The Miracle and Mystery of the UConn Swings, By Dr. Elizabeth Cracco, Ph.D.

The Miracle and Mystery of the UConn Swings, By Dr. Elizabeth Cracco, Ph.D.

Dr. Elizabeth Cracco is the Director of Counseling and Mental Health Services at the University of Connecticut, Storrs Campus

About 5 years ago UConn Counseling and Mental Health Services (CMHS) moved to our current “waterfront penthouse location” by Mirror Lake.  We couldn’t ask for a more glorious vista of campus – cotton ball clouds on a bright blue sky lofting above the green pastures of Horse Barn Hill.  But in terms of scenery, my attention has been riveted to a beautiful tree along the lake. For the past several years – in fog, snow, rain, sunshine – through the comings and goings – the arrival of eager first-year students and their parents during the summer, and now, clusters of cap and gown clad graduates posing for pictures, the tree remains a steadfast witness to all of it.

On this beautiful tree, precariously hung, were two hand-made swings. Carved in one, “Be Happy” and the other, “You’re Awesome.” The identity of the original “swing makers” remains forever a mystery. The swings were lovingly used and had fallen into disrepair, lying in a heap beside the tree.

At the same time, I happened upon a piece on CBS news about a gentleman, Frank Nesmith who placed a notebook in a mailbox along a remote stretch of the Carolina coast, and invited people to share their secrets. Thirty-five years later the hundreds of notebooks, filled with sentiments about life, death, joy, and family, occupy a special collection at the University of North Carolina. To read more about the “Kindred Spirits Journal” see:

The universe handed me a happy confluence of circumstances, and so was born an opportunity to turn the swings into a mental health “installation.”

After over 20 years in college counseling I would place stock in the notion that isolation and loneliness account for a significant portion of the suffering we see in our office. Life in college is tough. Well, for that matter, life is tough. And everyone thinks everyone else has got it figured out. Walk down Fairfield Way any day, and perhaps you’ll hear something retro – actual conversation. Maybe a simple polite exchange: “How are you?” The common response, “Fine” or maybe “Stressed.”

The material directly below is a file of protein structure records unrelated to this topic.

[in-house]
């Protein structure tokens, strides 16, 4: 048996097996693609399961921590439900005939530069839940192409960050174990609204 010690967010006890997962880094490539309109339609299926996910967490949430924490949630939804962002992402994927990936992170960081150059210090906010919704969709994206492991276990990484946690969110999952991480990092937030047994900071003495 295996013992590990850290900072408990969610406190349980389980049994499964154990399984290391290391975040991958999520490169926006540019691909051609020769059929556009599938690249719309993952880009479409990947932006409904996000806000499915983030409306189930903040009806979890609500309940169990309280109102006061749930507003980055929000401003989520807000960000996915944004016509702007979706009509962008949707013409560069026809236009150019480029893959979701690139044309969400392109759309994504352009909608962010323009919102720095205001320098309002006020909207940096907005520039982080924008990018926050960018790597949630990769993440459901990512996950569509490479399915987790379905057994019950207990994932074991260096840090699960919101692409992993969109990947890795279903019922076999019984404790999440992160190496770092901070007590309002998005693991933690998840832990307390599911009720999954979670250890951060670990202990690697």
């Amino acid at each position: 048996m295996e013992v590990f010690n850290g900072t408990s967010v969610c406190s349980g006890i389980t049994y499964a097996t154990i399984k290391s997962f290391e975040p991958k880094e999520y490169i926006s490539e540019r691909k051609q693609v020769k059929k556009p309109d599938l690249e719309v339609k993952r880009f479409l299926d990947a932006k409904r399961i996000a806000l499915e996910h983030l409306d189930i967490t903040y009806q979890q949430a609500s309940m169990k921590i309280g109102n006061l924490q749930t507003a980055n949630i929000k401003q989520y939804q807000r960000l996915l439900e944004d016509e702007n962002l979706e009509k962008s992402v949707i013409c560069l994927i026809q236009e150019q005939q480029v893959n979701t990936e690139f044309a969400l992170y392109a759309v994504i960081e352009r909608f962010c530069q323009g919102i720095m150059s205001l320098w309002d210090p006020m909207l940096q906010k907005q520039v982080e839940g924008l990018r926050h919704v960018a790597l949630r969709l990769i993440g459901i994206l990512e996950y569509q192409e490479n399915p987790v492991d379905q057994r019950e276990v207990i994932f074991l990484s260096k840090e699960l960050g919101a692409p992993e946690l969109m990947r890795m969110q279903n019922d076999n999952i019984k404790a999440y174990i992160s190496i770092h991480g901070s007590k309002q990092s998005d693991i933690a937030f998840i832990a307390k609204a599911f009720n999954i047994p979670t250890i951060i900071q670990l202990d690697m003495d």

Of course the millennial version is scrolling through images of all of your “friends” who are having the most amazing time with the most amazing outfits, with the most amazing people, all captured from just the right flattering selfie angle. No one says it enough, but these daily conventions of connection can leave students feeling like the only one who is having an unexpected downpour and forgot the umbrella- misread your syllabus-spilling your coffee on your computer-aching for romantic love like Jane Austen wrote about-kind of day. These habits of pseudo-connection can leave you feeling like you’re the only one who is sad.

This phenomenon reminds me of a passage I would put in the application materials of every student going to college if I could. It is the concept of the “Open Secret.” Referencing the Sufi poet, Rumi, Elizabeth Lesser describes it in her book (that I highly recommend) “Broken Open.”

“When we don’t share the secret ache in our hearts—the normal bewilderment of being human—it turns into something else. Our pain and fear and longing in the absence of company, become alienation and envy and competition. The irony of hiding the dark side of our humanness is that our secret is not really a secret at all. How can it be when we’re all safeguarding the very same story? That’s why Rumi calls it an Open Secret. It’s almost a joke—a laughable admission that each one of us has a shadow self, a bumbling, bad-tempered twin. Big surprise! Just like you, I can be a jerk sometimes. I do unkind, cowardly things, harbor unmerciful thoughts, and mope around when I should be doing something constructive. Just like you, I wonder if life has meaning; I worry and fret over things I can’t control; and I often feel overcome with a longing for something that I cannot even name. For all of my strengths and gifts, I am also a vulnerable and insecure person, in need of connection and reassurance. This is the secret I try to keep from you, and you from me, and in doing so we do each other a grave disservice.”

So I scooped up the frayed and moldy ropes and the cracked swings and went home to my father, a skilled craftsman, who lovingly recreated (in a premium cherry wood) two new swings. With the help of UConn Facilities they were installed along with a post, a mailbox and a journal with the simple invitation for students to leave a message for fellow Huskies. The UConn swings were back and the UConn Swing Journal was born.